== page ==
Focus: Comprehensive Measurement of an Ion Beam
Particle accelerators are used in high-energy physics research, in cancer treatment, and in many other areas. To further improve these beams, researchers need to measure their properties in detail, but these properties are surprisingly tricky to characterize all at once. A research team has now made the first comprehensive measurements of a particle beam. The technique they used might help researchers design and optimize the instruments and methods needed to produce particle beams, ultimately improving their efficiency and allowing yet more intense beams to be created.
Particle beams are continually being studied and improved. Many proposed uses demand beam intensities 10 to 100 times greater than those of existing machines, says graduate student Brandon Cathey of the University of Tennessee in Knoxville. In order to refine designs with computer simulations, researchers need accurate data on beam properties as a starting point, but measuring all of those properties at once has not been possible.
A particle beam is fully described by six parameters: particle positions in the beam cross section (horizontal and vertical), their respective momenta, the particle energy, and a parameter called the particle’s phase that is determined by its arrival time at a detector. There are thus six coordinates to a complete description of the beam: a six-dimensional (6D) distribution.
Previous efforts to characterize particle beams have measured at most four of these parameters simultaneously, and they relied on the assumption that all of the parameters are independent in order to derive a complete description. In 2004, Alexander Aleksandrov of Oak Ridge National Laboratory in Tennessee and a colleague proposed an approach  to the full 6D measurement that he and his collaborators have now finally put into practice. They have analyzed the negative hydrogen ion ( ) beam of the Spallation Neutron Source (SNS) Beam Test Facility at Oak Ridge.
In effect, the method uses six moveable slits located along the beamline. Each one admits just those particles whose value of a specific parameter falls within a narrow range. In the case of the slit that measures energy, the team diverts the beam with a magnetic field. The angle of diversion depends on the energy, so only particles with a particular energy range will pass through the energy slit.
In this way, the various slits can be slowly scanned through each of the parameters in turn, so that the particle detector at the end of the “obstacle course” of slits gradually builds up a picture of the 6D distribution. The researchers collected more than 5.5 million data points throughout the 6D coordinate space over a period of 32 hours.
One key question is whether the six characteristics are truly independent or whether there are correlations between them—for example, the distribution of particle energies might depend on location within the beam cross section. Spotting correlations in this high-dimensional data set is a formidable challenge for which no rigorous mathematical method yet exists. But the researchers could see that such an energy-position correlation was present simply by inspecting lower-dimensional presentations of the data.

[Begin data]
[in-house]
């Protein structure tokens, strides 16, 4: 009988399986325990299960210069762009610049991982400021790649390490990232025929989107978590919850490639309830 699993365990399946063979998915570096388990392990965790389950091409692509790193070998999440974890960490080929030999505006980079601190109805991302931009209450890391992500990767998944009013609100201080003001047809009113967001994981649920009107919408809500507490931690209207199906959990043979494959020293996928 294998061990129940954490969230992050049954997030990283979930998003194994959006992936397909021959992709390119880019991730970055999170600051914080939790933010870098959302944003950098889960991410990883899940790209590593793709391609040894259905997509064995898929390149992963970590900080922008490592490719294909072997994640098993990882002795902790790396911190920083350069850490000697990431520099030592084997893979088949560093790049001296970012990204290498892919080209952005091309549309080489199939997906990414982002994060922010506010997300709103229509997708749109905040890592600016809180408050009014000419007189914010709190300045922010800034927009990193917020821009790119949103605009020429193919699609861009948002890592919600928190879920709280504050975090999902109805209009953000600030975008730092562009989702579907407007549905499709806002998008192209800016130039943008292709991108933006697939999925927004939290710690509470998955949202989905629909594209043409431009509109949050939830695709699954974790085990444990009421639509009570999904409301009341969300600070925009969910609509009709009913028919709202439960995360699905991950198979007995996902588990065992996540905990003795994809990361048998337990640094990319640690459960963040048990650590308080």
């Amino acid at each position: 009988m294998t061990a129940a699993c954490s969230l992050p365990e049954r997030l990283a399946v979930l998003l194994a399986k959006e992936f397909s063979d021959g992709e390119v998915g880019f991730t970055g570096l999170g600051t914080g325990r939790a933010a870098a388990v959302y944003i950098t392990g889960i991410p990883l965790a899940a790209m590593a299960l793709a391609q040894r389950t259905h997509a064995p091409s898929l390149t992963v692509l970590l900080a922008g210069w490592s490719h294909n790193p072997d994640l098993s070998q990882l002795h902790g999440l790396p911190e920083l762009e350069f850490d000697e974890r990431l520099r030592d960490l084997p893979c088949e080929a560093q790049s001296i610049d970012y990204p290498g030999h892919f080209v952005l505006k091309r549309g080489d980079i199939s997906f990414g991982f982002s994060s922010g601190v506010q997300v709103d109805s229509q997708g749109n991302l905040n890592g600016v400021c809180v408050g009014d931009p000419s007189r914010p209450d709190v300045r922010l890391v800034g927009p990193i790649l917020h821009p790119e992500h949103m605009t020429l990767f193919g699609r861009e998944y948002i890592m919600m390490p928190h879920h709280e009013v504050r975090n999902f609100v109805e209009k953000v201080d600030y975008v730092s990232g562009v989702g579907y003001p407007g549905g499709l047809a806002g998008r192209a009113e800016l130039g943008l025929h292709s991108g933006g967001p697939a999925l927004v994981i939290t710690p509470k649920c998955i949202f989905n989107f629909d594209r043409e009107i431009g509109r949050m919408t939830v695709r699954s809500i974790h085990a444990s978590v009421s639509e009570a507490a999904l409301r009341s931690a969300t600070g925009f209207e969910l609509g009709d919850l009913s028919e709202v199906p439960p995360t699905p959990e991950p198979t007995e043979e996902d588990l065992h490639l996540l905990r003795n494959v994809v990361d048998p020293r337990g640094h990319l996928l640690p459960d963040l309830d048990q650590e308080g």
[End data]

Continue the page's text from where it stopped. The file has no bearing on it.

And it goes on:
“Now that we have a full 6D measurement, we can run simulations that start with realistic beam parameters,” says team member Cathey. “Increased simulation reliability will improve operations of existing machines and allow better designed, higher-powered future accelerators.”
“As a beam dynamics scientist I find the results very exciting and new,” says Sven Reiche, whose job involves characterizing the electron beam at the Swiss Free Electron Laser at the Paul Scherrer Institute in Villigen. However, he says that long measurement times are impractical for daily beam characterization at a facility like his. Cathey agrees that “most places will not have that luxury,” but he hopes that better simulations derived from the new technique will help all beam facilities. Besides, he adds, “scans over only a few dimensions require much less time—we did 5D scans in four hours.”
Wolfgang Hillert of the DESY synchrotron facility in Hamburg, Germany, agrees that “a detailed knowledge of 6D distributions would be very helpful in understanding and optimizing accelerator performance.” He adds that, for electron beams at least, there is at least one other method in development that looks more promising, although it has yet to be implemented .
Ultimately, the ability to characterize a particle beam fully can make its usage more efficient, says Reiche—which means that more science can be done with it.
This research is published in Physical Review Letters.
Philip Ball is a freelance science writer in London and author of Beyond Weird: Why Everything You Thought You Knew About Quantum Mechanics is Different (University of Chicago Press, 2018).